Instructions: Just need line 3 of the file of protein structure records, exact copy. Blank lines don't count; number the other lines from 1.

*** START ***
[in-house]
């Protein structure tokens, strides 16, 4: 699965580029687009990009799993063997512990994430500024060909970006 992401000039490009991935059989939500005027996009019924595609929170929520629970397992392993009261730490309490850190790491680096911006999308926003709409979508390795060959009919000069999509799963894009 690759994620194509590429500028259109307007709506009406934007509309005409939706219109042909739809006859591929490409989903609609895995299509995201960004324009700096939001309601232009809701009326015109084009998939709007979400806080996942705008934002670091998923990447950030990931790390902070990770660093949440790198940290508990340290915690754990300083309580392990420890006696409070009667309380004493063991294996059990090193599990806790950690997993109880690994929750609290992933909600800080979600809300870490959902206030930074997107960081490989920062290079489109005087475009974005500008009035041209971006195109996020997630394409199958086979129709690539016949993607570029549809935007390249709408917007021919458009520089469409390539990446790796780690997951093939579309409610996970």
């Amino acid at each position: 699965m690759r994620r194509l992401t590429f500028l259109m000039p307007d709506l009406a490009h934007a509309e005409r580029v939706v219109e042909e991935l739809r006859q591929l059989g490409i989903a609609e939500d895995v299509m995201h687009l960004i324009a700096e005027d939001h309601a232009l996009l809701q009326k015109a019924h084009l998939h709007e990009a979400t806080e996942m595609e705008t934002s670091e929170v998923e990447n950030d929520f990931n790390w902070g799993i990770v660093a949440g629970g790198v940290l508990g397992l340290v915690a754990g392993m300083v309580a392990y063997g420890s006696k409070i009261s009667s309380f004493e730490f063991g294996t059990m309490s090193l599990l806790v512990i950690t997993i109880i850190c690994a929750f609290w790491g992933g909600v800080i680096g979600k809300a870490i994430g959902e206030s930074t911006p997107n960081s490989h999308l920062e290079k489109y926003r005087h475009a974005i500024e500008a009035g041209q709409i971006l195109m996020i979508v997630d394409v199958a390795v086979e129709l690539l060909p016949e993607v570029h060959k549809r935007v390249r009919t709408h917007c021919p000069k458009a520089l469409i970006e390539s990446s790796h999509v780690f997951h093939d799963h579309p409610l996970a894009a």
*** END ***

């Amino acid at each position: 699965m690759r994620r194509l992401t590429f500028l259109m000039p307007d709506l009406a490009h934007a509309e005409r580029v939706v219109e042909e991935l739809r006859q591929l059989g490409i989903a609609e939500d895995v299509m995201h687009l960004i324009a700096e005027d939001h309601a232009l996009l809701q009326k015109a019924h084009l998939h709007e990009a979400t806080e996942m595609e705008t934002s670091e929170v998923e990447n950030d929520f990931n790390w902070g799993i990770v660093a949440g629970g790198v940290l508990g397992l340290v915690a754990g392993m300083v309580a392990y063997g420890s006696k409070i009261s009667s309380f004493e730490f063991g294996t059990m309490s090193l599990l806790v512990i950690t997993i109880i850190c690994a929750f609290w790491g992933g909600v800080i680096g979600k809300a870490i994430g959902e206030s930074t911006p997107n960081s490989h999308l920062e290079k489109y926003r005087h475009a974005i500024e500008a009035g041209q709409i971006l195109m996020i979508v997630d394409v199958a390795v086979e129709l690539l060909p016949e993607v570029h060959k549809r935007v390249r009919t709408h917007c021919p000069k458009a520089l469409i970006e390539s990446s790796h999509v780690f997951h093939d799963h579309p409610l996970a894009a």